Innovation Labs: Innovate or Die
Are retail innovation labs here to stay or are they just a fad passing through the industry? The largest internet-based retailer in the United States, Amazon.com, serves as an enduring example of what retailers should be doing to maintain longevity. Amazon's relentless pursuit of disruptive innovation has resulted in some of the more intriguing retail technology products, including augmented reality and the Fire Phone, in addition to securing Amazon's longstanding success. Beyond that, innovation labs invest in a company's culture, processes, supply chain and noncustomer aspects of the business.
Retail executives understand the need for innovation all too well. Formats like shopping malls and big-box stores were at one point innovations in response to the introduction of automobiles and resulting suburbs. Today's connected consumer is the new automobile. As they become increasingly digital-oriented, retailers must keep up, identifying new ways to find, engage and support consumers along their path to purchase.
Until recently, only a select few retail heavy hitters have been able to successfully grow with technological changes and gain strategic advantage. In order to stay relevant, major retailers today are investing in labs and other research-and-development (R&D) efforts to help them predict the shape of their markets. For retailers, as Jeff Roster of Gartner Research says, "the era of intentional innovation and agility has arrived."
Cost of an Innovation Lab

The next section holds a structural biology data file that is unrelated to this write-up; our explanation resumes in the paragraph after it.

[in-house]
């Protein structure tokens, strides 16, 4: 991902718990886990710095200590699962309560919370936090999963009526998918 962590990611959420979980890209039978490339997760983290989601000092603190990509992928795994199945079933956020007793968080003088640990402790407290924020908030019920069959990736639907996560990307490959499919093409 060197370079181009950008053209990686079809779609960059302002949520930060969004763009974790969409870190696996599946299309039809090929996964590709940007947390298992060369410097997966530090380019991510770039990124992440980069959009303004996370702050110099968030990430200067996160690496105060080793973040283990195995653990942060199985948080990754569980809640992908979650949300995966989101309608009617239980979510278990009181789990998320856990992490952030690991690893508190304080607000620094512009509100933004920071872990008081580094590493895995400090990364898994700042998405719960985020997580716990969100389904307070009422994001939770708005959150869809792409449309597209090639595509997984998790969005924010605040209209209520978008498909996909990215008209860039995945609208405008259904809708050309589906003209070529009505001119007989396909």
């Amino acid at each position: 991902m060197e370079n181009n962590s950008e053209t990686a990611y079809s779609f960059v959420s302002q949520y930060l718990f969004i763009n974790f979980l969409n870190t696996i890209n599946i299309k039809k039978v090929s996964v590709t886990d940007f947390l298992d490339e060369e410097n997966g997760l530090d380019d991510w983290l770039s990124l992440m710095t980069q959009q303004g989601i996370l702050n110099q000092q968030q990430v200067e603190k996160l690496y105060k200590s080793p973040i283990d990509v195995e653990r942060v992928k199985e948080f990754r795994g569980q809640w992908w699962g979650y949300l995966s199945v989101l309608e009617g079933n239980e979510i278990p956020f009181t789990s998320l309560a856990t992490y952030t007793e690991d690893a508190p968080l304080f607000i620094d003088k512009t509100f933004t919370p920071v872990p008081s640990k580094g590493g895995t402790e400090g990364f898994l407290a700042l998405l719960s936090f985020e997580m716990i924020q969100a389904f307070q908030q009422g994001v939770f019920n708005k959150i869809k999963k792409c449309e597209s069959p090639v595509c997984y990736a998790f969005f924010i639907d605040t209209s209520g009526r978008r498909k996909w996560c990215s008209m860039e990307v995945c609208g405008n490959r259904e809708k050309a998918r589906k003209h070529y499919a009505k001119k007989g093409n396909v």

One of the major roadblocks for many retailers is the cost of an in-house innovation lab. Amazon spent $9.5 billion on R&D in 2014, up from $6.5 billion in 2013, significantly beyond what most other retailers apply to new technologies. Amazon understands where the long-term advantage will come from. It's constantly coming up with creative ways to introduce new items and ideas into the market and finds out quickly if they matter to consumers. While this is clearly a large amount of money to apply toward innovation, it's been proven to differentiate the digital giants from the rest.
John Grech is currently the Head of Retail Partnerships at Loop Commerce leading sales, business development and growth for the company. Loop is powering GXM for leaders like Target, Neiman Marcus, Vera Bradley, Coach, Kate Spade Michael Kors, and others. Prior to Loop, he was Co-Founder of Iterate Studio, a venture designed to close the gap on how retailers and brands access early-stage startup innovation. Essentially, Walmart Labs for everyone else and delivered as a service.